Thoughts About Terrorism
Terrorism is something that I have spent a lot of time thinking about. I make no claims to be an expert nor to have any special trick/insight on this. But I have this platform and the opportunity to share some thoughts with you.
Prior to 911 I was one of those people who thought that eventually terrorists would hit the U.S. I wasn’t happy about that and hoped to be wrong.
I am old enough to remember some of the chaos that surrounded the US in the early 70s. I remember hearing about Vietnam, Watergate, Patty Hearst and more. I was around 10 when the hostage crisis broke out in Iran and I remember hearing many different things about the US. It was the first time that I really remember realizing that there were people who didn’t like America.
But terror was not a new thing to me because I had heard the stories about Munich and other events surrounding Israel. I knew that there were bad people who did nasty things.
And by the time Tim Mcveigh and company got involved in the Oklahoma City bombing I was very much aware of terror. In truth I had been through a couple of scares in Israel in ’85 so I knew it on a personal level as well as the distant.
I have been down the path on which I felt badly about terror and spent time looking inward and trying to ask what we could have done to have caused so much anger in people and I have been on the far side of that too.
Now I sit in the middle. I think that it is important to understand the motivation of these terrorist. There may be things that we can learn to help mitigate the problem, but as I have blogged about so many times I understand how ideology plays a role too.
Terrorists use fear. They thrive on it, feed off the pain and sorrow, suckle on it like candy. Fear is one of their biggest assets. So it seems natural to me that a core part of fighting terror is to demonstrate that fear is not going to motivate the action that the terrorists needs and or desires.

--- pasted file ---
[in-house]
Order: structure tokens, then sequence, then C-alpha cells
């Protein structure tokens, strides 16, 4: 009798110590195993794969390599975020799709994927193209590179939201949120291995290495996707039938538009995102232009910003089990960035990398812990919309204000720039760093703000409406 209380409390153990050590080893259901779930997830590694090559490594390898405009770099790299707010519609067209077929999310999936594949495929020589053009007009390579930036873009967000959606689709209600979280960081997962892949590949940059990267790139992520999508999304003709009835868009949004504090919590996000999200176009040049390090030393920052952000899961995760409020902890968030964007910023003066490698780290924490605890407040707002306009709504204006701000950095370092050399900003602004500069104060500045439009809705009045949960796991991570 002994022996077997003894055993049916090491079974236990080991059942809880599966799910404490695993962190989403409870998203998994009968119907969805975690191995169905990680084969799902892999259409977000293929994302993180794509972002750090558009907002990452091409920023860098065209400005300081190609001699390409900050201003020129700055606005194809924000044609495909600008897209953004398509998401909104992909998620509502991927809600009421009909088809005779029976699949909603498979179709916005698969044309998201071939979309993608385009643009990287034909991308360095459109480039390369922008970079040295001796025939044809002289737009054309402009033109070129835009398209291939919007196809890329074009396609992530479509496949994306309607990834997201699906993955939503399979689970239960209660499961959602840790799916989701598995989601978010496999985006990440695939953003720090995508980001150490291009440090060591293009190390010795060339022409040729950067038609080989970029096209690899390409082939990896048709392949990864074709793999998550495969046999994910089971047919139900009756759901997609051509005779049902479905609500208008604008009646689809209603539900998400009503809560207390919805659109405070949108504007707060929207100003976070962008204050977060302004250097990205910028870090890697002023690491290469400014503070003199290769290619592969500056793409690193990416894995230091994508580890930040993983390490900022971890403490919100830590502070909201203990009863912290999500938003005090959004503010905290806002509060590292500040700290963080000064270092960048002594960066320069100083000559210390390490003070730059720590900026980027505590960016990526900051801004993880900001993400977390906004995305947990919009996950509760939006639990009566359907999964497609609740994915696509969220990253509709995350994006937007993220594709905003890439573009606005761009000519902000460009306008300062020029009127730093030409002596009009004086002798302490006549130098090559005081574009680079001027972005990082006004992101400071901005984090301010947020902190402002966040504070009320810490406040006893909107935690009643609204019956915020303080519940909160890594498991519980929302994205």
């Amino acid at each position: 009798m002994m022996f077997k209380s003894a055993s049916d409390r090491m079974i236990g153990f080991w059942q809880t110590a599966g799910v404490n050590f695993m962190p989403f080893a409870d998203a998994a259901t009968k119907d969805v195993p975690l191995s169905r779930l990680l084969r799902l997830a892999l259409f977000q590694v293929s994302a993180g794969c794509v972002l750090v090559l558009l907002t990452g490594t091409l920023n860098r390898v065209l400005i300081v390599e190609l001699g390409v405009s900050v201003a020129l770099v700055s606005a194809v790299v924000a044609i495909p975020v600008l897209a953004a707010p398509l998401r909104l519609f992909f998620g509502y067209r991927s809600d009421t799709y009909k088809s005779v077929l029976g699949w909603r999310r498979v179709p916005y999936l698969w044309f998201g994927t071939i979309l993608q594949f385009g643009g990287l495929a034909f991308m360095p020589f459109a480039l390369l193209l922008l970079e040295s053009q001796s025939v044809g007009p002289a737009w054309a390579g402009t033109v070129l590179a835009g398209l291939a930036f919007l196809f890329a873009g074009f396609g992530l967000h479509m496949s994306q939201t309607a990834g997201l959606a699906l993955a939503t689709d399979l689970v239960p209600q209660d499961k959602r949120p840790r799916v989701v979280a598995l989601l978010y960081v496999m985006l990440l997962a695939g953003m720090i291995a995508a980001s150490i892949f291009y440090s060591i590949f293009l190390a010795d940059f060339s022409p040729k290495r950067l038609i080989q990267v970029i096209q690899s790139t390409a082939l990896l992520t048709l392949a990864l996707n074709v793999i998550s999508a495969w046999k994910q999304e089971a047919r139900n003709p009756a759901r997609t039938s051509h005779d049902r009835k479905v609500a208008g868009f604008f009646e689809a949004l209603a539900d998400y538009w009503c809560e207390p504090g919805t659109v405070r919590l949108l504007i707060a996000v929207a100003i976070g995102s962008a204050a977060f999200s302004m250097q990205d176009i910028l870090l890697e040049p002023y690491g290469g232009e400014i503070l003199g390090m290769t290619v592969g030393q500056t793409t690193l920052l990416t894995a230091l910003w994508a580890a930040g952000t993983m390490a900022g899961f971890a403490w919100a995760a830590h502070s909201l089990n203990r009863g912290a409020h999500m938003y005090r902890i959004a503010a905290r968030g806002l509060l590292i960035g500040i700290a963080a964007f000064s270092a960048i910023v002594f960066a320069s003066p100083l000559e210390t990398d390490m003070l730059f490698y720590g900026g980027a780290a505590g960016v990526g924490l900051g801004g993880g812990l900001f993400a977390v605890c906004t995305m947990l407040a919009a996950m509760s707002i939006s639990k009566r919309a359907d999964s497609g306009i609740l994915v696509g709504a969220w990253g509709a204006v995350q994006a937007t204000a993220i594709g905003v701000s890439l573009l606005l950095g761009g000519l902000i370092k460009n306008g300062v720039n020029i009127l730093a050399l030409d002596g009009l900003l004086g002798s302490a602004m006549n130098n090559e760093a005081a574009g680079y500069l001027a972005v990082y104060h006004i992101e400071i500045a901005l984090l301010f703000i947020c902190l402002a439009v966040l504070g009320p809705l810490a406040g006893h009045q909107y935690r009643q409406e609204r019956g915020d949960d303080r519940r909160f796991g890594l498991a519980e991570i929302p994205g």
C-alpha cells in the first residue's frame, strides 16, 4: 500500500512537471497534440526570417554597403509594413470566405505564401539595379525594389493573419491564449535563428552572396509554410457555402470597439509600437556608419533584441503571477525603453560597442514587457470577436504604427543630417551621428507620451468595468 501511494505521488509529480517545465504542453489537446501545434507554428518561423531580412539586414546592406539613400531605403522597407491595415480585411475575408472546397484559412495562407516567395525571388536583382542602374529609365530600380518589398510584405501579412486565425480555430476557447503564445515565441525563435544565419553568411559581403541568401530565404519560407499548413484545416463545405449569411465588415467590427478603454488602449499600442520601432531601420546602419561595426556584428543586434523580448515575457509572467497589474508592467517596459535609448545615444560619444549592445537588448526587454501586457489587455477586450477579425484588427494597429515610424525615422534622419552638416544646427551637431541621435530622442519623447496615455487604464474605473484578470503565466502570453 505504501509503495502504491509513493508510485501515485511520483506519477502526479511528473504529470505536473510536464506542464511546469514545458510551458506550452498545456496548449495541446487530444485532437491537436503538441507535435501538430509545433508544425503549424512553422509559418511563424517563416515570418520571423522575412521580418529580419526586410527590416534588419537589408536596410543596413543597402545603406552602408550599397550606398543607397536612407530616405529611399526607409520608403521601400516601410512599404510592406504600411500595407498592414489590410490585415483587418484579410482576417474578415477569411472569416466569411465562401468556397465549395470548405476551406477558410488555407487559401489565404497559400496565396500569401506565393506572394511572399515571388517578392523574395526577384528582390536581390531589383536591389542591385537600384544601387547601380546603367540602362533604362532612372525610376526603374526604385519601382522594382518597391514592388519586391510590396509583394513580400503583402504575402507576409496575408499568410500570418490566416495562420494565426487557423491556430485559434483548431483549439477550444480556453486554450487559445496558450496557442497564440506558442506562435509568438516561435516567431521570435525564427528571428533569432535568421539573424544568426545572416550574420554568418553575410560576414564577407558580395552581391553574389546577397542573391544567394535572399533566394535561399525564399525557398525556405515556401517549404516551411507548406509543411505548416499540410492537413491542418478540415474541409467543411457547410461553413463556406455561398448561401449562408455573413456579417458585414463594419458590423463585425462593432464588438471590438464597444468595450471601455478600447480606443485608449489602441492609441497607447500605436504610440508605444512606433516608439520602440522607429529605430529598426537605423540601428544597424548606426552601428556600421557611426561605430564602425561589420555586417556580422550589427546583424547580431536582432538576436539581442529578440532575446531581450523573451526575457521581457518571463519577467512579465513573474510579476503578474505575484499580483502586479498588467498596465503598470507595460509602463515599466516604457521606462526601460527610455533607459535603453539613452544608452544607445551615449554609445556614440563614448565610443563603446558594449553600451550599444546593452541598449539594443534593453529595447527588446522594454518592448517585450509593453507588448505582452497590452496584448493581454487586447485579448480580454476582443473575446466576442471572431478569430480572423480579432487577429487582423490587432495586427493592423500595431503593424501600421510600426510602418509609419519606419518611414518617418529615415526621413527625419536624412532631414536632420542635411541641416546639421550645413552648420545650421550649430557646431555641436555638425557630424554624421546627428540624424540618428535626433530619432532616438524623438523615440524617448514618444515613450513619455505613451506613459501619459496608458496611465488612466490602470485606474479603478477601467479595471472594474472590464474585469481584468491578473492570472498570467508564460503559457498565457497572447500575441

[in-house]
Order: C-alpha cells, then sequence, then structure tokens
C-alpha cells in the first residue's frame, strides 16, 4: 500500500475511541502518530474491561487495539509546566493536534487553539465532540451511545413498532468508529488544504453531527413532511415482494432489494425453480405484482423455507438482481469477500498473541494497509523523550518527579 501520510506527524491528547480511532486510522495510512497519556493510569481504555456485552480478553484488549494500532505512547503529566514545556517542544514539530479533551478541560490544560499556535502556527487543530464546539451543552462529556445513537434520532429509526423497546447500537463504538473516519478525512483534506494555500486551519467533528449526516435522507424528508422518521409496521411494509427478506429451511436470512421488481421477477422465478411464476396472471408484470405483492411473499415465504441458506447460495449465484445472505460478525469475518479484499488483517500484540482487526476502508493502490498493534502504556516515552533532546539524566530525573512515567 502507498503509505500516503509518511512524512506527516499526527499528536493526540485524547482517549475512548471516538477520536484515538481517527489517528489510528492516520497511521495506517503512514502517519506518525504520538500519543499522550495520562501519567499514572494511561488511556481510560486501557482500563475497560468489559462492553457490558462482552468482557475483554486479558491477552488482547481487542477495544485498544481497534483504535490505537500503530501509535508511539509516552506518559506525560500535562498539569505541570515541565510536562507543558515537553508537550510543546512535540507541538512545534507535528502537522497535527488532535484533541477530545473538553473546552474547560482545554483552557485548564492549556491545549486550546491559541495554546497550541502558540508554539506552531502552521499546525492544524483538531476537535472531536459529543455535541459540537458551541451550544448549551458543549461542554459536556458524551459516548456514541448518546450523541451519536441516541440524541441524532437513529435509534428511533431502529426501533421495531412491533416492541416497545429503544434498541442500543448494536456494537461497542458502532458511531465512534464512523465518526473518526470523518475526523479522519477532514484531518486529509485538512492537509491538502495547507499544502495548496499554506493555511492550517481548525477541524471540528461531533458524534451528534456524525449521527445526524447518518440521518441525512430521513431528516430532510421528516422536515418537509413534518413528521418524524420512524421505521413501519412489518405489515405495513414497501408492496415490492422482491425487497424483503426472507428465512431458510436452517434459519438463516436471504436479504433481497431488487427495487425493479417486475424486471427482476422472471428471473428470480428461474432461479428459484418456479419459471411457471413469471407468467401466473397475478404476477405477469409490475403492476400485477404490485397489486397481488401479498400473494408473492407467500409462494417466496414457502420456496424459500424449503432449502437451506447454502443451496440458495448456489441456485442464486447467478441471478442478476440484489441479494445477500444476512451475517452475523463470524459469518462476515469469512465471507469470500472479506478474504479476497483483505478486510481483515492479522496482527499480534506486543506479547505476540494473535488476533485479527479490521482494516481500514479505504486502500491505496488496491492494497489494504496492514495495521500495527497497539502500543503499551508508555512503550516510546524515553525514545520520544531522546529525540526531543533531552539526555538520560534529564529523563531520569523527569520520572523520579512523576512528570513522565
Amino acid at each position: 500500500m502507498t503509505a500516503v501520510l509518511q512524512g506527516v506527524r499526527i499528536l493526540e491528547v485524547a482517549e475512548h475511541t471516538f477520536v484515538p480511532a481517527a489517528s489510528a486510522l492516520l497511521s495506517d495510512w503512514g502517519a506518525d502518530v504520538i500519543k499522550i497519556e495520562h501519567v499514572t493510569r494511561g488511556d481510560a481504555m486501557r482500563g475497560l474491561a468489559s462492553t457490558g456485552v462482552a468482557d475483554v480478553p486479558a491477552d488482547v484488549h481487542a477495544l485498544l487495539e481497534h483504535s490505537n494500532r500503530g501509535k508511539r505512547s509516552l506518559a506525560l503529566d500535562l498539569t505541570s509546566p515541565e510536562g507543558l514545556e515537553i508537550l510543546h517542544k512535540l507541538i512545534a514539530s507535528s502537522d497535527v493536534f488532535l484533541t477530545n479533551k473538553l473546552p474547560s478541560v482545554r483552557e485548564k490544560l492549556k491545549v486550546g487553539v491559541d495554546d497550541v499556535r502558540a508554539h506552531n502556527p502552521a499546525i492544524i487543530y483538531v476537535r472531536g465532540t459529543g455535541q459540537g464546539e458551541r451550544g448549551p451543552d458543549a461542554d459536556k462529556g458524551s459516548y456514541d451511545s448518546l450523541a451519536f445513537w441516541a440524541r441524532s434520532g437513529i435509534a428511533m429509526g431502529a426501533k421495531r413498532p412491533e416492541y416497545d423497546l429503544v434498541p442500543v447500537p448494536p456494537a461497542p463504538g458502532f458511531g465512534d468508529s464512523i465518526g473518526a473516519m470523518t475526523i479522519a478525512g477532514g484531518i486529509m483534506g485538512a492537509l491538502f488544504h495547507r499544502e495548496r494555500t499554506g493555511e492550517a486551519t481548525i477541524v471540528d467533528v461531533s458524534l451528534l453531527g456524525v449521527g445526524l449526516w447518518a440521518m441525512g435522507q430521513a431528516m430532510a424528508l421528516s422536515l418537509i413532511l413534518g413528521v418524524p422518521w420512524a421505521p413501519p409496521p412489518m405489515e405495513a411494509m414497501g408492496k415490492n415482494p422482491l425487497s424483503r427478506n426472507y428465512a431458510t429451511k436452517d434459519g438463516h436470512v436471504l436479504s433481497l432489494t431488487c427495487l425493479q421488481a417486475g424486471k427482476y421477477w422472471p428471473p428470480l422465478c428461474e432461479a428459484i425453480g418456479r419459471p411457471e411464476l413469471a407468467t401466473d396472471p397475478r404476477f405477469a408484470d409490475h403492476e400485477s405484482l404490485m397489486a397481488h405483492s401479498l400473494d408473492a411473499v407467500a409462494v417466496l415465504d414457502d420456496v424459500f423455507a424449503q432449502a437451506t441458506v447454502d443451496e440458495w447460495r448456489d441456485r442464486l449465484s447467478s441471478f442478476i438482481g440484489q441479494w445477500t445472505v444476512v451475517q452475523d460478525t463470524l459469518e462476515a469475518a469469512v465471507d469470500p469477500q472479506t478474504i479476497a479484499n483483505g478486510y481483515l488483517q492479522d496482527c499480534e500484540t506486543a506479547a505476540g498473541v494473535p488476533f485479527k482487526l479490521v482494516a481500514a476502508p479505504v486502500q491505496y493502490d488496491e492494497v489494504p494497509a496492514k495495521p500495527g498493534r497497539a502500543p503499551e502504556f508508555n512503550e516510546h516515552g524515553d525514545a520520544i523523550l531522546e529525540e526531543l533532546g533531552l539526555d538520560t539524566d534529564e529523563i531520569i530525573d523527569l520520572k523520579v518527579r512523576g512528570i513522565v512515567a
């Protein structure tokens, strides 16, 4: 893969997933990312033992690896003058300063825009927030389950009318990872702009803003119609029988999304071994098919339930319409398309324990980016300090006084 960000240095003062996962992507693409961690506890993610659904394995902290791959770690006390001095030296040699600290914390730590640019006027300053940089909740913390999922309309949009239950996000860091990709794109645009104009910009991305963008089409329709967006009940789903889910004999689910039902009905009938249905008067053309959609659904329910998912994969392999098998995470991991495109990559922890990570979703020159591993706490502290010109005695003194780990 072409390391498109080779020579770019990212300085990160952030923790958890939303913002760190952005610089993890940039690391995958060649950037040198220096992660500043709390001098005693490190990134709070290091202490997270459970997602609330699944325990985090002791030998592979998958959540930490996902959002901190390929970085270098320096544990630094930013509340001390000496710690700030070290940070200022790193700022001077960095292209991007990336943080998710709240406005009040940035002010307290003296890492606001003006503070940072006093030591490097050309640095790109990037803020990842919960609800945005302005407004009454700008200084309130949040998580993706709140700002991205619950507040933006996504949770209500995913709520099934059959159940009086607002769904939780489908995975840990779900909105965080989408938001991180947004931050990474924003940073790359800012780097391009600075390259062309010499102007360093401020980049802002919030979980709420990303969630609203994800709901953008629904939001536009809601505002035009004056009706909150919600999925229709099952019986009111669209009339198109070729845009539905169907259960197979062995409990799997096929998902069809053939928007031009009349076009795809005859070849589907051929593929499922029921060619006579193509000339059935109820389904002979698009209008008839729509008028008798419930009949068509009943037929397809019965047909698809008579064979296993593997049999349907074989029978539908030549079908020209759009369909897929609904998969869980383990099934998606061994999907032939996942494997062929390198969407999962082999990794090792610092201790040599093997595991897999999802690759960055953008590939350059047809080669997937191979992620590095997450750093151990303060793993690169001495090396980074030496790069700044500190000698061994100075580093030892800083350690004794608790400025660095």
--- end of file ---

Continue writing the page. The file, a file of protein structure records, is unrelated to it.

I think that it is ok to say that you are afraid to die, that you are concerned for your family and friends welfare too, but in spite of your fair you will not relent. You need to establish clear boundaries or you risk it all.
A friend of mine argued that this position only makes the terrorist more dangerous, that they will try for bigger and larger casualty counts but I do not buy that argument. Once you give in there is no going back.
There are no easy answers here, no Hollywood endings, life is too complex for that.
jjew July 22, 2005 at 4:08 am
Hi, how’s it going? I think that what you’re saying makes sense, but I think the causes run a little deeper than that. Fear is definitely a factor of terrorism, but I think that it’s used to generally to explain it. What I mean is, you feel fear when your car spins out of control too, the same fear that terrorists try to strike into the hearts of people. With regards just to the Palestinian terrorists, their motivation for terrorism is not just to instill fear, but it’s motivated by a specific Muslim resentment of Jews, and can be traced back to the emergence of Islam. Here’s something that I’ve written about it. What do you think?